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For women travelers, Israel proper is not too different from Europe or the United States. Army service is universal for nonreligious Israelis, and many younger Israeli men may seem more macho and pressing than Europeans or Americans, but that's usually because you're a tourist and a woman -- and all alone. Hebrew is a language that stylistically prefers directness over guile, and when translated into English, some Israelis may seem amazingly blunt, or at least brash.

It's important to remember to dress modestly when visiting holy places of Judaism, Islam, and Christianity, or ultra-Orthodox Jewish neighborhoods, such as Mea Shearim in West Jerusalem. In Mea Shearim, women should not wear trousers or jeans (shorts are forbidden there for men as well as women). At least knee-length skirts (the longer the better) and blouses that do not leave shoulders and upper arms exposed are strongly advised. The penalty for immodest dress can be getting spat on, pelted with pebbles, or worse. The police generally do not take action against religious Jews who attack immodest visitors to their neighborhoods.

East Jerusalem, the Old City of Jerusalem, the West Bank, Jordan, and Egypt are largely Arabic societies, and unless women travelers are guarded in their dress and behavior, there's a good chance there will be insults and unwanted advances. Women in Islamic societies do not venture far from their houses unless they are in the company of a husband, relatives, or at least one other woman; women travelers may seem to be breaking the rules of propriety simply by being alone. It is always best to try to have at least one traveling companion, male or female, with you if possible. Modest dress and behavior also helps to avoid unwanted attention. In Middle Eastern society, except in the all-tourist Sinai resorts, a woman alone, seen drinking in public, or walking on the streets with a bare midriff or shorts, is not respectable, and will often not receive even common courtesy.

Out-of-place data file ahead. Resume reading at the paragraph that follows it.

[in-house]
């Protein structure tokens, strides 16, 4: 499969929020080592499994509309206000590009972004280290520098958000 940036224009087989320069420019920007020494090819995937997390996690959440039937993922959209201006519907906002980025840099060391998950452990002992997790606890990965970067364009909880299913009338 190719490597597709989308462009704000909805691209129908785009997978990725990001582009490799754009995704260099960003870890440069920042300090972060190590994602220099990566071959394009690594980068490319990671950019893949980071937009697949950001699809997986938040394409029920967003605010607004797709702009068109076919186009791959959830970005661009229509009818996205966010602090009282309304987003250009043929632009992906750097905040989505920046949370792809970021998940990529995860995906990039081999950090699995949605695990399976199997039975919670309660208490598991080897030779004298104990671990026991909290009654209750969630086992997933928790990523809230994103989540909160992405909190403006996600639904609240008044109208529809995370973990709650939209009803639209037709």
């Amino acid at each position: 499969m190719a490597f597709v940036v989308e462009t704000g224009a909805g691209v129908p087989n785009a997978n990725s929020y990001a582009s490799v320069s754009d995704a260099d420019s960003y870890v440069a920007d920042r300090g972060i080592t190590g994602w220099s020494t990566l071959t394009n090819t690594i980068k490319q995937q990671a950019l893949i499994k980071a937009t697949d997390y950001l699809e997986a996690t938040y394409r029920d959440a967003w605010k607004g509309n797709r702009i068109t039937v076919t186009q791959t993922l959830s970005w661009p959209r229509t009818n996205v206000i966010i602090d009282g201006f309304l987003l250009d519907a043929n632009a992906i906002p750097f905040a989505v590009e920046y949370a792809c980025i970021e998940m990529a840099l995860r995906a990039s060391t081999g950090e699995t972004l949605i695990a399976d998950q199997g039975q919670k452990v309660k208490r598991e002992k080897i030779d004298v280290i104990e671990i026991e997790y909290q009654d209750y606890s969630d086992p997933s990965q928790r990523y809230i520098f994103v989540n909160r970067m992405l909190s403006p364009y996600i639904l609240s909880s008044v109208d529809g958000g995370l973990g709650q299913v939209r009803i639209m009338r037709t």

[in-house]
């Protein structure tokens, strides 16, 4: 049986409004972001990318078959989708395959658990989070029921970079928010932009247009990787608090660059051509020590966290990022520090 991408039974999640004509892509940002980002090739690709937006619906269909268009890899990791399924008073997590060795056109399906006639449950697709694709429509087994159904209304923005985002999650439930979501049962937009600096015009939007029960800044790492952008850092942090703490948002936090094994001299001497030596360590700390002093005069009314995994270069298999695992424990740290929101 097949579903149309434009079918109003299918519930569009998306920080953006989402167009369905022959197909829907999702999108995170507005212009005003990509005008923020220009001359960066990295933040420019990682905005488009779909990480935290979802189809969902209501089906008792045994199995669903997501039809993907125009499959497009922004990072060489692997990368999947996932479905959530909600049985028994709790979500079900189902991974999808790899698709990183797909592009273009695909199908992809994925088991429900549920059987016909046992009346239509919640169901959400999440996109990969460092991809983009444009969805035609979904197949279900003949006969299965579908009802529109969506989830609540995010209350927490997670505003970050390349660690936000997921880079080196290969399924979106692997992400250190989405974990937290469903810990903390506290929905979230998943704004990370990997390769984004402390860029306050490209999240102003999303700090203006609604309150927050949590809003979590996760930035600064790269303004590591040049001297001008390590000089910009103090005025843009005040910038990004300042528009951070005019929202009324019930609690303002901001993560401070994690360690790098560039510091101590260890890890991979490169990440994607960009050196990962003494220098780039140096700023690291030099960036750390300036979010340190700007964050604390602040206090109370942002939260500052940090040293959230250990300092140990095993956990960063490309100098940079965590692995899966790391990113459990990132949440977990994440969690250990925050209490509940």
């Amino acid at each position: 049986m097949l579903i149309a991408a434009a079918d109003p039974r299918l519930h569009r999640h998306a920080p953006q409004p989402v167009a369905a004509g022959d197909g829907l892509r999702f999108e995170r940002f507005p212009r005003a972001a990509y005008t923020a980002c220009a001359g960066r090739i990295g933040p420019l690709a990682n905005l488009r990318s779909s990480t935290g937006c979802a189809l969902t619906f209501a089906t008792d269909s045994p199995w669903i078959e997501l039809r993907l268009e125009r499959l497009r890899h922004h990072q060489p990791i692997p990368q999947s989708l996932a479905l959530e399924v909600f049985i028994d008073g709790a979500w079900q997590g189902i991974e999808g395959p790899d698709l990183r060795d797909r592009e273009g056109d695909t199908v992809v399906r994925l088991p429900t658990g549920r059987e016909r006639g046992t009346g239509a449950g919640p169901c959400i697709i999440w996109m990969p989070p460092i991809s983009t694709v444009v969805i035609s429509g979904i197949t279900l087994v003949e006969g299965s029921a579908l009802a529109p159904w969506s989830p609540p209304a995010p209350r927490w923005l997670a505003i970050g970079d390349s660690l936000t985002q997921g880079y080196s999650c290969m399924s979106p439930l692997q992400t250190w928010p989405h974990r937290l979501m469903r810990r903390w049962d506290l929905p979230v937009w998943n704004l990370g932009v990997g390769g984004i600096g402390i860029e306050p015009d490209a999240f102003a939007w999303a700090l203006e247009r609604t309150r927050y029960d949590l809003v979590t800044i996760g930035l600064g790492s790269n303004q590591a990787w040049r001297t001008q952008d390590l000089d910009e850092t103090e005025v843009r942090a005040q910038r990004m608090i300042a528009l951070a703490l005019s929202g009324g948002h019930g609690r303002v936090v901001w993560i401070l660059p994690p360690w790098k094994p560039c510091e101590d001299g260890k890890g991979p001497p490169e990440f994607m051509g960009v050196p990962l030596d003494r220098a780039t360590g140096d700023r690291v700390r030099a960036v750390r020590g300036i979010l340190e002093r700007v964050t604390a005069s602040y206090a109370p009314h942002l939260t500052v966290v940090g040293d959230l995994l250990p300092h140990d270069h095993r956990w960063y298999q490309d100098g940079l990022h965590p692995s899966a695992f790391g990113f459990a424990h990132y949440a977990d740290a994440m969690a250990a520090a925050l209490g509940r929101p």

Check out Journeywoman (www.journeywoman.com), a real-life women's travel-information network where you can sign up for a free e-mail newsletter and get advice on everything from etiquette and dress to safety; or the travel guide Safety and Security for Women Who Travel by Sheila Swan and Peter Laufer (Travelers' Tales), offering common-sense tips on safe travel. For general travel resources for women, go to www.frommers.com.

Note: This information was accurate when it was published, but can change without notice. Please be sure to confirm all rates and details directly with the companies in question before planning your trip.